Let’s say you get the following panicked email from an attorney on your team:
You understand that these are the Bates numbers for documents on the Big Bank case, but you need to convert them to the proper format in order to pull them out of Relativity all at once. Viz.,
62 refers to BigBank_000062
7550 refers to BigBank_007550
and so on. The tricky part of this is adding the “BigBank_” prefix while also getting the right number of padding zeroes into each number. You certainly don’t want to type them out one at a time–right? Excel’s TEXT function makes this easy.
First, cut and paste those numbers into Excel and put the following formula in cell B2:
which generates the following result:
Here’s how the formula works: “BigBank_” is the prefix for each Bates number, and the TEXT formula with the “000000” argument tells Excel to convert the number in Column A to text and add the appropriate number of padding zeroes to get a total of 6 digits. The ampersand (&) combines both pieces into a single string of text.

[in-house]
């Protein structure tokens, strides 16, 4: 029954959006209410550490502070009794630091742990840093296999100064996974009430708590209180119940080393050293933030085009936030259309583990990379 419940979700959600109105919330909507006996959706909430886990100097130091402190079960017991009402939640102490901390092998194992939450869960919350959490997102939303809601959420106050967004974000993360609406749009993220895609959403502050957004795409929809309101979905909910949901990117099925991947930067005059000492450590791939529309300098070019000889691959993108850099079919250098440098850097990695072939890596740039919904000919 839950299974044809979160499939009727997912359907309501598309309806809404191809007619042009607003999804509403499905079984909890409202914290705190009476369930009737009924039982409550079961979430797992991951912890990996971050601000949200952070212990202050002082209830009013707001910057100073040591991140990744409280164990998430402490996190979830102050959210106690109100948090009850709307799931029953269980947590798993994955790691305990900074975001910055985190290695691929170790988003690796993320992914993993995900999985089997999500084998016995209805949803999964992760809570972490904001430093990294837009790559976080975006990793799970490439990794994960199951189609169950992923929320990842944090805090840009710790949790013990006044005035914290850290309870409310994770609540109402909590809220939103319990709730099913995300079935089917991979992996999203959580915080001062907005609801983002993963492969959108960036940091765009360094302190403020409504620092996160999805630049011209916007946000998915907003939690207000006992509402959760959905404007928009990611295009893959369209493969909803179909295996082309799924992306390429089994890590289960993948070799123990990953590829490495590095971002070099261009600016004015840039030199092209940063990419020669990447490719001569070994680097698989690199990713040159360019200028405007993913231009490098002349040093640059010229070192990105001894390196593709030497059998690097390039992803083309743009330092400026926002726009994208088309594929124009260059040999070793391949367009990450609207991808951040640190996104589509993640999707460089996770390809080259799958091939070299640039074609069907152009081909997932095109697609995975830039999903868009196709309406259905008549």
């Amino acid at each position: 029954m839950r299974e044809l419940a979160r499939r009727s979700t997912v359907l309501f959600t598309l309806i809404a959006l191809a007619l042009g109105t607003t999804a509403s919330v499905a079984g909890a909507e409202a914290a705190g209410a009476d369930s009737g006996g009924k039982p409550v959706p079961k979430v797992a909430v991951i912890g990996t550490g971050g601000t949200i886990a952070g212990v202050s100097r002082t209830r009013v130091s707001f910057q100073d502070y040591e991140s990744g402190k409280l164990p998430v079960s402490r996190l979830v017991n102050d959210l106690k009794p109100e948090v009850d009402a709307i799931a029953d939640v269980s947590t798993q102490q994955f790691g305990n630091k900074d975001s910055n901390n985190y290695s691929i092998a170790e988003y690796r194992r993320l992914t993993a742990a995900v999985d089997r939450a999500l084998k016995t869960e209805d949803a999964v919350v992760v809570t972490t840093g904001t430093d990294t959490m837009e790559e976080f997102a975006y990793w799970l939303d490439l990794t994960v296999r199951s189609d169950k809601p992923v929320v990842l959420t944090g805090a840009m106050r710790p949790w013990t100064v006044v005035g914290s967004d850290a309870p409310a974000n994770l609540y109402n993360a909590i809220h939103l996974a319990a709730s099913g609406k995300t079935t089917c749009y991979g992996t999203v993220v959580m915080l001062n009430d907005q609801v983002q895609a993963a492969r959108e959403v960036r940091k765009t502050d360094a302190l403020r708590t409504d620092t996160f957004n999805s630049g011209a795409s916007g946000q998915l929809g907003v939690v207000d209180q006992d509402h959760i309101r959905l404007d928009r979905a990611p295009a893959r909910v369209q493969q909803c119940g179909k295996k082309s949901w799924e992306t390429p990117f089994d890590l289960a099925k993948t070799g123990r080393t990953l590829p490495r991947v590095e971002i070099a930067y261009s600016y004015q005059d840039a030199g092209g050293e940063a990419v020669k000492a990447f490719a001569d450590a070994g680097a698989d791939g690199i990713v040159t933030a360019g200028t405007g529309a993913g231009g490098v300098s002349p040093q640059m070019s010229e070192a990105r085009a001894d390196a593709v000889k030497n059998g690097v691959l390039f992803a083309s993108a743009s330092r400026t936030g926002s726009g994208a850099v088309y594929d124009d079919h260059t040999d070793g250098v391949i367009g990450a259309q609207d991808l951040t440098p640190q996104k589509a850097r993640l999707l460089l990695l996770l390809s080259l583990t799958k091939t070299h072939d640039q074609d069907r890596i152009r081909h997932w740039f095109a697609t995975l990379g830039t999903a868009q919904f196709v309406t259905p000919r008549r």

Next, copy the formula by finding the cross-hairs in the lower right-hand corner of cell B2 and double-clicking, or dragging them down:
The copied formulas turn all of the raw numbers into properly-formatted Bates numbers:
That’s it! As a housekeeping matter, it’s a good idea to get rid of the underlying formulas by copying the cells and pasting the values, like so:
First select the cells with the formulas/results, and then right click and choose Copy (or hit Ctrl+C)
Then select the same range of cells and paste the values right on top of them:
The cells will appear the same, but now the content of each cell is the resulting Bates number, rather than that funny formula–as reflected in the formula bar.
Now these Bates numbers can be pasted into Relativity or other document review platform. Of course, this trick will work if you have 8 numbers or 800.
Thanks for reading. If you have a thorny Excel issue, please share it in the comments below. To learn about hosting a CLE-approved Excel workshop at your law firm, company, public interest organization, or bar association, click here or email Ben Kusmin from Excel Esquire.